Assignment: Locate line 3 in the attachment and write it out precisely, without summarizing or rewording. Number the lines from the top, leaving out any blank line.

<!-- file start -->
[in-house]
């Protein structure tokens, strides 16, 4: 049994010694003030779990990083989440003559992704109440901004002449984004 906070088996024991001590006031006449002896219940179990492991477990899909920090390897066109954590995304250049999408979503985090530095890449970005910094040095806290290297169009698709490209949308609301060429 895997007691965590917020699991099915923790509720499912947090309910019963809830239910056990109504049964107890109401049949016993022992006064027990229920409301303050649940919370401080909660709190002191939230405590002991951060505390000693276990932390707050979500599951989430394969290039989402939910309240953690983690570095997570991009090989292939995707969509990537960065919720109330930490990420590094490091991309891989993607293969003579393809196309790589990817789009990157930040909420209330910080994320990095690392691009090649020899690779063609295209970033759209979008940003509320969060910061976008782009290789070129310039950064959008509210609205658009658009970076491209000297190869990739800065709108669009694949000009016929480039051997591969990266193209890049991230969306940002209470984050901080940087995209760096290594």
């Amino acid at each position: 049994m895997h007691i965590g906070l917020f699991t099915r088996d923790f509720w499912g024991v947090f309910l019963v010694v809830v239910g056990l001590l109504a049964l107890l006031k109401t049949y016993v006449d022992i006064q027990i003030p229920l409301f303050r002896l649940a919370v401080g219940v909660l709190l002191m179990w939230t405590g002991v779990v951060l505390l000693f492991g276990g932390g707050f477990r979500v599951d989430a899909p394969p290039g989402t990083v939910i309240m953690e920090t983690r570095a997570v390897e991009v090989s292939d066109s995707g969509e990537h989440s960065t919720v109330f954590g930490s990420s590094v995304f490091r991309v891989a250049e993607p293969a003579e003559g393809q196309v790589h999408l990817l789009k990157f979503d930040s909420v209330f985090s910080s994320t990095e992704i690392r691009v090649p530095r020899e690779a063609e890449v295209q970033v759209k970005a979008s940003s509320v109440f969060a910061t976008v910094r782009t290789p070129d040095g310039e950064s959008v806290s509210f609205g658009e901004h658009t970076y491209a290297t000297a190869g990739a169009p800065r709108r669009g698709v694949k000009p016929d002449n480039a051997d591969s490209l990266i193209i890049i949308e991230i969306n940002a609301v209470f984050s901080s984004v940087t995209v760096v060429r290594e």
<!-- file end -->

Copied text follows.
């Amino acid at each position: 049994m895997h007691i965590g906070l917020f699991t099915r088996d923790f509720w499912g024991v947090f309910l019963v010694v809830v239910g056990l001590l109504a049964l107890l006031k109401t049949y016993v006449d022992i006064q027990i003030p229920l409301f303050r002896l649940a919370v401080g219940v909660l709190l002191m179990w939230t405590g002991v779990v951060l505390l000693f492991g276990g932390g707050f477990r979500v599951d989430a899909p394969p290039g989402t990083v939910i309240m953690e920090t983690r570095a997570v390897e991009v090989s292939d066109s995707g969509e990537h989440s960065t919720v109330f954590g930490s990420s590094v995304f490091r991309v891989a250049e993607p293969a003579e003559g393809q196309v790589h999408l990817l789009k990157f979503d930040s909420v209330f985090s910080s994320t990095e992704i690392r691009v090649p530095r020899e690779a063609e890449v295209q970033v759209k970005a979008s940003s509320v109440f969060a910061t976008v910094r782009t290789p070129d040095g310039e950064s959008v806290s509210f609205g658009e901004h658009t970076y491209a290297t000297a190869g990739a169009p800065r709108r669009g698709v694949k000009p016929d002449n480039a051997d591969s490209l990266i193209i890049i949308e991230i969306n940002a609301v209470f984050s901080s984004v940087t995209v760096v060429r290594e």